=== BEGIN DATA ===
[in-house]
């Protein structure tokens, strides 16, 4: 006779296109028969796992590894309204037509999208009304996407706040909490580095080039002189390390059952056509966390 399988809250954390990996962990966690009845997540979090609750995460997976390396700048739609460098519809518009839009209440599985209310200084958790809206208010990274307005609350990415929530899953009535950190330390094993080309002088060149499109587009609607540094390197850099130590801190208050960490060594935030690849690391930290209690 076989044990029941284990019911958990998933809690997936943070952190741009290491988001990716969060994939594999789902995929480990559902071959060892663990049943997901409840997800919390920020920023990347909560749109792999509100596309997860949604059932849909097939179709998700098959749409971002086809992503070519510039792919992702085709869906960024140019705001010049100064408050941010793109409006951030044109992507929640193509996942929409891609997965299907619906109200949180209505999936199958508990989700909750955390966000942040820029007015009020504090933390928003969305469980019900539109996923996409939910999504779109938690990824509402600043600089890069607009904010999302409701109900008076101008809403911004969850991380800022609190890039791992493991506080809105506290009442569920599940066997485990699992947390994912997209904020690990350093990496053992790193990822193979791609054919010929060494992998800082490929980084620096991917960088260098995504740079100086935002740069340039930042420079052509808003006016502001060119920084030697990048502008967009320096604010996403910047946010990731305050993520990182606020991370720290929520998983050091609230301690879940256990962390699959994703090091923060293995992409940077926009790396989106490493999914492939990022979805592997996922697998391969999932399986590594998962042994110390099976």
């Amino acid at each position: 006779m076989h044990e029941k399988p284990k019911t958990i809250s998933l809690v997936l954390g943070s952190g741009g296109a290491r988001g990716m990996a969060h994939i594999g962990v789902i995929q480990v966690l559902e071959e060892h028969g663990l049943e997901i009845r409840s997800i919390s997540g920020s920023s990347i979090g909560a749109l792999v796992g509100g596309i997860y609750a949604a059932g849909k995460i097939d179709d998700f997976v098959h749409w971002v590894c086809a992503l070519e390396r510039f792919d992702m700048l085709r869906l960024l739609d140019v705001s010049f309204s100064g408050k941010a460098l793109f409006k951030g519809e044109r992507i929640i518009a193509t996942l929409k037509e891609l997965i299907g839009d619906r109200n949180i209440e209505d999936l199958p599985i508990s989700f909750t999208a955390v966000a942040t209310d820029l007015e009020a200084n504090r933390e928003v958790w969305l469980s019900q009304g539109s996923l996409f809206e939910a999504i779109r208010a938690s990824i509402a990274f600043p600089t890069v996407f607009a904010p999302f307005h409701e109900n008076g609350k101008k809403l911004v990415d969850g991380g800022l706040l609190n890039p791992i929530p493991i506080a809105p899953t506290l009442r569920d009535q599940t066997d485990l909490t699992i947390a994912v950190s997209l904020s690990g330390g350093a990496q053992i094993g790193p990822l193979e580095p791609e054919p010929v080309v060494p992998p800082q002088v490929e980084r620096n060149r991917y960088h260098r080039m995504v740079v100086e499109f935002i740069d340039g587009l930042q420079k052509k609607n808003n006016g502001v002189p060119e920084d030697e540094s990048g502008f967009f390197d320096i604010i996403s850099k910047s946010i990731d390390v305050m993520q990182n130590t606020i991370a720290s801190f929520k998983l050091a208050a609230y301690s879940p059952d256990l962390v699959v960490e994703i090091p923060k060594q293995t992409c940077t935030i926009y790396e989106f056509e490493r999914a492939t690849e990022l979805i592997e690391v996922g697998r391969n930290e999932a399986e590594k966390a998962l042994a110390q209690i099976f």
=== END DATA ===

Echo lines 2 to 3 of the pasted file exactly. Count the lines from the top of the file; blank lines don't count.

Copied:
């Protein structure tokens, strides 16, 4: 006779296109028969796992590894309204037509999208009304996407706040909490580095080039002189390390059952056509966390 399988809250954390990996962990966690009845997540979090609750995460997976390396700048739609460098519809518009839009209440599985209310200084958790809206208010990274307005609350990415929530899953009535950190330390094993080309002088060149499109587009609607540094390197850099130590801190208050960490060594935030690849690391930290209690 076989044990029941284990019911958990998933809690997936943070952190741009290491988001990716969060994939594999789902995929480990559902071959060892663990049943997901409840997800919390920020920023990347909560749109792999509100596309997860949604059932849909097939179709998700098959749409971002086809992503070519510039792919992702085709869906960024140019705001010049100064408050941010793109409006951030044109992507929640193509996942929409891609997965299907619906109200949180209505999936199958508990989700909750955390966000942040820029007015009020504090933390928003969305469980019900539109996923996409939910999504779109938690990824509402600043600089890069607009904010999302409701109900008076101008809403911004969850991380800022609190890039791992493991506080809105506290009442569920599940066997485990699992947390994912997209904020690990350093990496053992790193990822193979791609054919010929060494992998800082490929980084620096991917960088260098995504740079100086935002740069340039930042420079052509808003006016502001060119920084030697990048502008967009320096604010996403910047946010990731305050993520990182606020991370720290929520998983050091609230301690879940256990962390699959994703090091923060293995992409940077926009790396989106490493999914492939990022979805592997996922697998391969999932399986590594998962042994110390099976």
């Amino acid at each position: 006779m076989h044990e029941k399988p284990k019911t958990i809250s998933l809690v997936l954390g943070s952190g741009g296109a290491r988001g990716m990996a969060h994939i594999g962990v789902i995929q480990v966690l559902e071959e060892h028969g663990l049943e997901i009845r409840s997800i919390s997540g920020s920023s990347i979090g909560a749109l792999v796992g509100g596309i997860y609750a949604a059932g849909k995460i097939d179709d998700f997976v098959h749409w971002v590894c086809a992503l070519e390396r510039f792919d992702m700048l085709r869906l960024l739609d140019v705001s010049f309204s100064g408050k941010a460098l793109f409006k951030g519809e044109r992507i929640i518009a193509t996942l929409k037509e891609l997965i299907g839009d619906r109200n949180i209440e209505d999936l199958p599985i508990s989700f909750t999208a955390v966000a942040t209310d820029l007015e009020a200084n504090r933390e928003v958790w969305l469980s019900q009304g539109s996923l996409f809206e939910a999504i779109r208010a938690s990824i509402a990274f600043p600089t890069v996407f607009a904010p999302f307005h409701e109900n008076g609350k101008k809403l911004v990415d969850g991380g800022l706040l609190n890039p791992i929530p493991i506080a809105p899953t506290l009442r569920d009535q599940t066997d485990l909490t699992i947390a994912v950190s997209l904020s690990g330390g350093a990496q053992i094993g790193p990822l193979e580095p791609e054919p010929v080309v060494p992998p800082q002088v490929e980084r620096n060149r991917y960088h260098r080039m995504v740079v100086e499109f935002i740069d340039g587009l930042q420079k052509k609607n808003n006016g502001v002189p060119e920084d030697e540094s990048g502008f967009f390197d320096i604010i996403s850099k910047s946010i990731d390390v305050m993520q990182n130590t606020i991370a720290s801190f929520k998983l050091a208050a609230y301690s879940p059952d256990l962390v699959v960490e994703i090091p923060k060594q293995t992409c940077t935030i926009y790396e989106f056509e490493r999914a492939t690849e990022l979805i592997e690391v996922g697998r391969n930290e999932a399986e590594k966390a998962l042994a110390q209690i099976f």